Qatar extends Libyan influence on back of Turkish financial woe
Turkish economic downturn hands Doha role in building Libya militias
Qatar is formalising its alliance with Turkey through an escalating direct intervention in Libya in which it has sent military advisers to the Tripoli-based Government of National Accord.
A three-way military agreement between the GNA, Turkey and Qatar agreed to this week is expected to strengthen the militias that Tripoli has employed to defend it.
Turkey has been providing the GNA with weapons, troops, experts and Syrian mercenaries it has trained, in a move broadly condemned by the international community.
Its interference in the country’s civil war led the EU to launch Operation Irini, a maritime mission that has been patrolling the Mediterranean to stop shiploads of weapons reaching Libya’s shores.
The Egyptian government warned on Wednesday that the deal between Doha, Ankara and Tripoli includes a Turkish naval base at the port in Misurata, a town run by militias supplied by Turkey.
The deal was announced on Monday as Hulusi Akar, the Turkish Defence Minister, and his Qatari equivalent Khalid Al Attiyah spoke in Tripoli.
After reaching military stalemate in Libya the Turks are trying to do capacity building
Experts believe that with a weakened economy, Ankara is relying on Qatari funds to “expand its footprint” in Tripoli.
“After reaching military stalemate in Libya, the Turks are trying to do capacity building and because they are struggling economically, the Qataris are stepping in saying they want to contribute,” one defence expert said.
Turkey uses foreign adventurism as lightning rod
The link between Ankara’s poor financial position and Doha’s money was also emphasised by Fadi Hakura, the Turkey specialist for international think tank Chatham House.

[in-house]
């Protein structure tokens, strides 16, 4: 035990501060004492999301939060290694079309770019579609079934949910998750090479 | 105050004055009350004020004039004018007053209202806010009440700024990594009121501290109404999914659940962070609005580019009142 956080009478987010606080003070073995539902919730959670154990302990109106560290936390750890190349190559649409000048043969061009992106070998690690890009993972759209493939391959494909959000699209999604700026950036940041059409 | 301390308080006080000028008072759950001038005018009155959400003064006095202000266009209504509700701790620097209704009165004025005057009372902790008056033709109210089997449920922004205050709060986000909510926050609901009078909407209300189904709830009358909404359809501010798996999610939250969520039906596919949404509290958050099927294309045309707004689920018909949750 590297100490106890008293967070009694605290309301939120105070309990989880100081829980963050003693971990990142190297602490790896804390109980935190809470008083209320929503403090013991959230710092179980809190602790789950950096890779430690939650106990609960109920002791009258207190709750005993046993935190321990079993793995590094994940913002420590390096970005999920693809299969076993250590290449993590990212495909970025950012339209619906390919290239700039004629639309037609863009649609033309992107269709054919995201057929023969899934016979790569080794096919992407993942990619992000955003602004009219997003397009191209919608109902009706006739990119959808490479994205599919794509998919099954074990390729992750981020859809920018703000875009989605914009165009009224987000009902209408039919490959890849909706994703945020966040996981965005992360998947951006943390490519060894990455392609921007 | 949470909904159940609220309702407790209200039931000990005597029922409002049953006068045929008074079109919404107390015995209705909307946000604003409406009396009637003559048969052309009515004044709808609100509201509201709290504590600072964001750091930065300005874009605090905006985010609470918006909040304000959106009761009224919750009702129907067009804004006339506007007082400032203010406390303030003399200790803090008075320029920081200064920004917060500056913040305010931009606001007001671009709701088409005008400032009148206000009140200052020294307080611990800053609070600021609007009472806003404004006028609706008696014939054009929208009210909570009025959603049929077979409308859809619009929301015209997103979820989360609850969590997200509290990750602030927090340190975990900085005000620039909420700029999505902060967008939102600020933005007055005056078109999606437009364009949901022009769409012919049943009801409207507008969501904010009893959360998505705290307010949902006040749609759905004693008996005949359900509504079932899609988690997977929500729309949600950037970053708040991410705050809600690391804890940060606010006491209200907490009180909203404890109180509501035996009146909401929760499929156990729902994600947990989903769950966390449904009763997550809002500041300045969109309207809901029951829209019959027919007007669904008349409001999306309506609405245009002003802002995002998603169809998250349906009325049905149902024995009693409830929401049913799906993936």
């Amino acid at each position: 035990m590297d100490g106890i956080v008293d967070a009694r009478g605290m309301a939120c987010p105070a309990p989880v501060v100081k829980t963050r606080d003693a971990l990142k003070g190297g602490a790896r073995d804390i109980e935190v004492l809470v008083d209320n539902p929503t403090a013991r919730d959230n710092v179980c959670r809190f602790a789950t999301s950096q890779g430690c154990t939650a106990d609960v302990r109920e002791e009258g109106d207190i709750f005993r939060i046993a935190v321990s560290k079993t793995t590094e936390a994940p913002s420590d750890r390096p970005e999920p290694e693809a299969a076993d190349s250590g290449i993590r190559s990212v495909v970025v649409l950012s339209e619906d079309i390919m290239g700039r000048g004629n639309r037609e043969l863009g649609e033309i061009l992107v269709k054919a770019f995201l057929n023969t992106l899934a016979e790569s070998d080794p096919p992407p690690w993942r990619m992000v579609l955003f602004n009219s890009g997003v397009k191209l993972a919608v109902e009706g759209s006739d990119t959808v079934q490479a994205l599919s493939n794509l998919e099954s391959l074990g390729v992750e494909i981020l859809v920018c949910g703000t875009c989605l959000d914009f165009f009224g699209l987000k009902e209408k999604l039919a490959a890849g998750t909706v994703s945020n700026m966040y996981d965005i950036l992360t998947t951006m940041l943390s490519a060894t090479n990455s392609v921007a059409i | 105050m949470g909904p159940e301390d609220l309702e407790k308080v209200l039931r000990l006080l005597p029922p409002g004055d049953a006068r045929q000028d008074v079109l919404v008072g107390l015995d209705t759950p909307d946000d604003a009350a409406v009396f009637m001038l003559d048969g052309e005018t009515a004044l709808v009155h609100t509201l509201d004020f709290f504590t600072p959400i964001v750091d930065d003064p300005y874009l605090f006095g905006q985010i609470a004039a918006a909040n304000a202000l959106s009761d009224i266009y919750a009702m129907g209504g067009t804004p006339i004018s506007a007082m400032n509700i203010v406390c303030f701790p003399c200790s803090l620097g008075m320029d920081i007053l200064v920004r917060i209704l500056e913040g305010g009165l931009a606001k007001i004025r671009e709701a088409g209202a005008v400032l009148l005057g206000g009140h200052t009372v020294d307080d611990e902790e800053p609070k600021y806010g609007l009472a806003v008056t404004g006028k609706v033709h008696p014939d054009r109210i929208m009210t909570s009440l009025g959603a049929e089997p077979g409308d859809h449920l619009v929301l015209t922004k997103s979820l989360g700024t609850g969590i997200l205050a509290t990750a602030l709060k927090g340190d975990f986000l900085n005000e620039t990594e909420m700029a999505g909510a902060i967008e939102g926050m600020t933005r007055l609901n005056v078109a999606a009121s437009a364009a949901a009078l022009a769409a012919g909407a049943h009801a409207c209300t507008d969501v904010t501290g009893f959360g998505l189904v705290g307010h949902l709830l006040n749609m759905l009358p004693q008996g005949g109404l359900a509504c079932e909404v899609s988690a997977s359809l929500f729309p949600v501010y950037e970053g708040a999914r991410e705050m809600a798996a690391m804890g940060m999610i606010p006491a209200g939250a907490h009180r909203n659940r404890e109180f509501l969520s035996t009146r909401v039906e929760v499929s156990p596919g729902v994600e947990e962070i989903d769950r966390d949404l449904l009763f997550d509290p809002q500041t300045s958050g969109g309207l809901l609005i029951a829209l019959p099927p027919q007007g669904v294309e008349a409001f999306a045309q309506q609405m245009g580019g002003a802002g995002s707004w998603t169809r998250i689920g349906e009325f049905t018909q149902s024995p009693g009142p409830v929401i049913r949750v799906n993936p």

“Turkey is trying to solidify its relationship with Qatar as the Turkish lira is very weak and Qatar has provided $15 billion (Dh55.1bn) in liquidity for it,” Mr Hakura said.
“There’s also a direct connection between sputtering Turkish economy and President [Recep Tayyip] Erdogan's greater adventurism in the Eastern Mediterranean.”
He said Mr Erdogan wanted to project himself “as an indispensable power in the region” and was keen to resurrect the promise that Libya once held for Turkish trade.
A decade ago, Mr Erdogan signed $16bn in construction contracts with former Libyan dictator Muammar Qaddafi.
Another Libya analyst said that the military agreement showed the Turks were determined to remain a presence in the region.
“The bottom line is that Turkey is trying to consolidate what it has achieved over the last few months, which is a pretty solid presence on the southern side of the Mediterranean,” said Tobias Borck of the Royal United Services Institute.
“But this is consolidation rather than expansion.”
Mr Borck said Turkey and Qatar had been “very close” over the past decade.
Updated: August 20, 2020 01:05 AM